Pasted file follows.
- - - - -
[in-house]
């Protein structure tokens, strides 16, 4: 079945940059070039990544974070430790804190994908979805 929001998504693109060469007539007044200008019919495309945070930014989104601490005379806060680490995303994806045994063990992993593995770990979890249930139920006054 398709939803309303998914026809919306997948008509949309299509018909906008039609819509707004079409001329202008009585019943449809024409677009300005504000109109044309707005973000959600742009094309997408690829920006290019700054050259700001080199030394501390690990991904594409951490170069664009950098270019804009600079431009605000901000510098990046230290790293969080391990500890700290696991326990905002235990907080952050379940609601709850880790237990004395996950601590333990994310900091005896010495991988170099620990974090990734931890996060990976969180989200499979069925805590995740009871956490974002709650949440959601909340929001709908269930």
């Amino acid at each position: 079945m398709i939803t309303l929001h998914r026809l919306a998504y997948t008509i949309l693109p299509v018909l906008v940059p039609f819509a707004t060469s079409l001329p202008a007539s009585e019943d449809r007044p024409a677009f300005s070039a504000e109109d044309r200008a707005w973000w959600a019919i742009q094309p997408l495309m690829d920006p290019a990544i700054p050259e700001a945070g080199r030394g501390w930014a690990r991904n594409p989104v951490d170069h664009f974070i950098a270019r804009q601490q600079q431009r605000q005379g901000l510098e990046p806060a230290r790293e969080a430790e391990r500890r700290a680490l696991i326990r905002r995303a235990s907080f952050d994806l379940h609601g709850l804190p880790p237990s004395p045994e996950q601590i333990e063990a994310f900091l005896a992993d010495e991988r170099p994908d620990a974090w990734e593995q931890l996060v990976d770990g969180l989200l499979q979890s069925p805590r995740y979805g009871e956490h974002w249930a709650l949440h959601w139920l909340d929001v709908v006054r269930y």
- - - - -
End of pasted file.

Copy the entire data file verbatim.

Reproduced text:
[in-house]
């Protein structure tokens, strides 16, 4: 079945940059070039990544974070430790804190994908979805 929001998504693109060469007539007044200008019919495309945070930014989104601490005379806060680490995303994806045994063990992993593995770990979890249930139920006054 398709939803309303998914026809919306997948008509949309299509018909906008039609819509707004079409001329202008009585019943449809024409677009300005504000109109044309707005973000959600742009094309997408690829920006290019700054050259700001080199030394501390690990991904594409951490170069664009950098270019804009600079431009605000901000510098990046230290790293969080391990500890700290696991326990905002235990907080952050379940609601709850880790237990004395996950601590333990994310900091005896010495991988170099620990974090990734931890996060990976969180989200499979069925805590995740009871956490974002709650949440959601909340929001709908269930």
């Amino acid at each position: 079945m398709i939803t309303l929001h998914r026809l919306a998504y997948t008509i949309l693109p299509v018909l906008v940059p039609f819509a707004t060469s079409l001329p202008a007539s009585e019943d449809r007044p024409a677009f300005s070039a504000e109109d044309r200008a707005w973000w959600a019919i742009q094309p997408l495309m690829d920006p290019a990544i700054p050259e700001a945070g080199r030394g501390w930014a690990r991904n594409p989104v951490d170069h664009f974070i950098a270019r804009q601490q600079q431009r605000q005379g901000l510098e990046p806060a230290r790293e969080a430790e391990r500890r700290a680490l696991i326990r905002r995303a235990s907080f952050d994806l379940h609601g709850l804190p880790p237990s004395p045994e996950q601590i333990e063990a994310f900091l005896a992993d010495e991988r170099p994908d620990a974090w990734e593995q931890l996060v990976d770990g969180l989200l499979q979890s069925p805590r995740y979805g009871e956490h974002w249930a709650l949440h959601w139920l909340d929001v709908v006054r269930y």